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Festival of Books: 'The Living Constitution' panel draws a large -- and lively -- crowd

May 2, 2011 |  8:00 am

Who knew the Festival of Books discussion on constitutional law would be standing room only on a sunny Sunday afternoon?

More than 300 people packed a USC lecture hall for a panel discussion titled "The Living Constitution" at the Festival of Books moderated by Jim Newton and featuring law professor Erwin Chemerinsky; founding faculty member of the UC Irvine School of Law, journalist Henry Weinstein; and John W. Dean, White House counsel in the Nixon administration and author of the 2007 book "Broken Government: How Republican Rule Destroyed the Legislative, Executive, and Judicial Branches."

The wide-ranging topics included the Eisenhower and Obama administrations and Supreme Court cases from Brown vs. Board of Education (1954) to last week's decision in AT&T Mobility vs. Concepcion

And, although the U.S Constitution was the starting point for the hourlong discussion ("We have a living Constitution -- and thank God for that," Weinstein declared emphatically at the outset), most of the focus was on the Supreme Court's role in breathing life into it -- and how it has changed over the years.

Chemerinsky, whose most recent book (published in September 2010) is titled "The Conservative Assault on the Constitution," opined that every Republican president since Nixon had set out to shape the Supreme Court. "And by and large, they have succeeded," he said. "The only place where the court has seen fit to grant new rights [recently] is the 2nd Amendment."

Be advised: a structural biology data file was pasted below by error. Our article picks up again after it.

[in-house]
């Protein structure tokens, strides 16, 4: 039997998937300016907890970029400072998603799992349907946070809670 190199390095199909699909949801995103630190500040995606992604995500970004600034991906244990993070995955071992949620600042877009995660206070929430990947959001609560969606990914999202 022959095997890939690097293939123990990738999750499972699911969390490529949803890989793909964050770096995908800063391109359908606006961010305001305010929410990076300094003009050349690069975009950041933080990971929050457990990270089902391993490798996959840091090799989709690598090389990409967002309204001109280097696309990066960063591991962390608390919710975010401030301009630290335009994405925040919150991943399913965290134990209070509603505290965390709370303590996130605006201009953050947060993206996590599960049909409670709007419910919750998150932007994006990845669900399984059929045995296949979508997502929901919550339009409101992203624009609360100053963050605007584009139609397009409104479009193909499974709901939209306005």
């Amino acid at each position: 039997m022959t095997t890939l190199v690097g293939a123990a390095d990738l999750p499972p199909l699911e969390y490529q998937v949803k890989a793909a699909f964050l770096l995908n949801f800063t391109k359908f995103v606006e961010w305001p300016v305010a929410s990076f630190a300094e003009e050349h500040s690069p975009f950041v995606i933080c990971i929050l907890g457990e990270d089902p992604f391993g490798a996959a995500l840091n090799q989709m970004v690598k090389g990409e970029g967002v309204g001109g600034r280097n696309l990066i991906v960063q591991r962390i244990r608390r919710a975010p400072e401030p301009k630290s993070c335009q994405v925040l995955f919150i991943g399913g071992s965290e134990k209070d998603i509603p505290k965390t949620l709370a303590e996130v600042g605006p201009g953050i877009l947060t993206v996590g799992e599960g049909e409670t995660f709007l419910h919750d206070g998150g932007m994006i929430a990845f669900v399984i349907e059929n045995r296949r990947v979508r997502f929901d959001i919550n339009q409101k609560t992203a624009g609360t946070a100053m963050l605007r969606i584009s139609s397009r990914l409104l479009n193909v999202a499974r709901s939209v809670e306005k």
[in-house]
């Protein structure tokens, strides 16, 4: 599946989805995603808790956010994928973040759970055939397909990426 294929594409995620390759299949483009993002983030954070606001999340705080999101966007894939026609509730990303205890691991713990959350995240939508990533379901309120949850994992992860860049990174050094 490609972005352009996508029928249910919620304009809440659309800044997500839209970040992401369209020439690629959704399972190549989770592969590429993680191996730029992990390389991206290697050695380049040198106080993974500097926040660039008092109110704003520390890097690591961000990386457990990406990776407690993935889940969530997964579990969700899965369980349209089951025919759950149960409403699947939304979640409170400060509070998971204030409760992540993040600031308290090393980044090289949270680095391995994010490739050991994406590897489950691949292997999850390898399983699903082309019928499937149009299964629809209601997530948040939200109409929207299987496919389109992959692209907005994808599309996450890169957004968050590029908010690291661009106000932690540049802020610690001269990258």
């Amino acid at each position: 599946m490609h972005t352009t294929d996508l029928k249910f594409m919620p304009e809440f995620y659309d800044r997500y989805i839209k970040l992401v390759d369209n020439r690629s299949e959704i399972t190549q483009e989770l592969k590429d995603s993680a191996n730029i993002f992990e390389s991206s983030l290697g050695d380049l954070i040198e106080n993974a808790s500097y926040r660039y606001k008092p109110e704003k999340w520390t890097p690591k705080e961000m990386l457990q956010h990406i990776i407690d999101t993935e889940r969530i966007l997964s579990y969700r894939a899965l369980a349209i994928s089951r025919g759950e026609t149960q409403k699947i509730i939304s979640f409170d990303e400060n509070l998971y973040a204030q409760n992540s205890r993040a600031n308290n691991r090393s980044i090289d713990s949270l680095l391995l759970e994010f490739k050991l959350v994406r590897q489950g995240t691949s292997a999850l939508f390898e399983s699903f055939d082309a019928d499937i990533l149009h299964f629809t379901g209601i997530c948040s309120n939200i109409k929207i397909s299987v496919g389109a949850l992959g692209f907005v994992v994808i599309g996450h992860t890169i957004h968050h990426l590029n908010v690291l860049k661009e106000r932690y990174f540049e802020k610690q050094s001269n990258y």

When asked to contrast the criticism of the current Supreme Court as having a conservative bias against the notion that the Warren-era Supreme Court had a perceived liberal bias, it was Weinstein who drew an appreciative round of clapping and hooting.

"The Warren court was all about expanding rights," he answered. "Including, I might add, the right of two people of different races to marry -- without which one of the most conservative justices in Supreme Court history would not have been able to marry his wife." (Weinstein was referring to Justice Clarence Thomas.)

The way Supreme Court nominees are chosen has changed too. "The process is a lot more organized these days," Dean said. "Things are a lot more organized. In the Nixon White House, it was done in a much looser way." Dean went on to describe how William Rehnquist came to be nominated, a topic he covered in depth in his 2002 book, "The Rehnquist Choice." "I don't think it's something the Rehnquist family keeps on their bookshelf," he added with a chuckle.

When the hourlong discussion ended and Newton opened the floor to questions, audience members stood three deep -- at two different microphone stands -- to question the panel. The very first question was not, however, about the historical shaping of the Constitution, but rather an extremely current one:  about the WikiLeaks case and the treatment of the imprisoned soldier Bradley Manning, who is accused of giving restricted information to the website.

"It certainly seems like cruel and unusual punishment to me," Chemerinsky answered. "It's punitive detention. The Army needs to follow the Constitution."

Proof, it would seem, that the founding document of our legal system is not just a living document, but one that's alive and well -- no bestseller list needed.

-- Adam Tschorn

Photo: The U.S. Supreme Court. Credit: Joshua P. Roberts / For the Los Angeles Times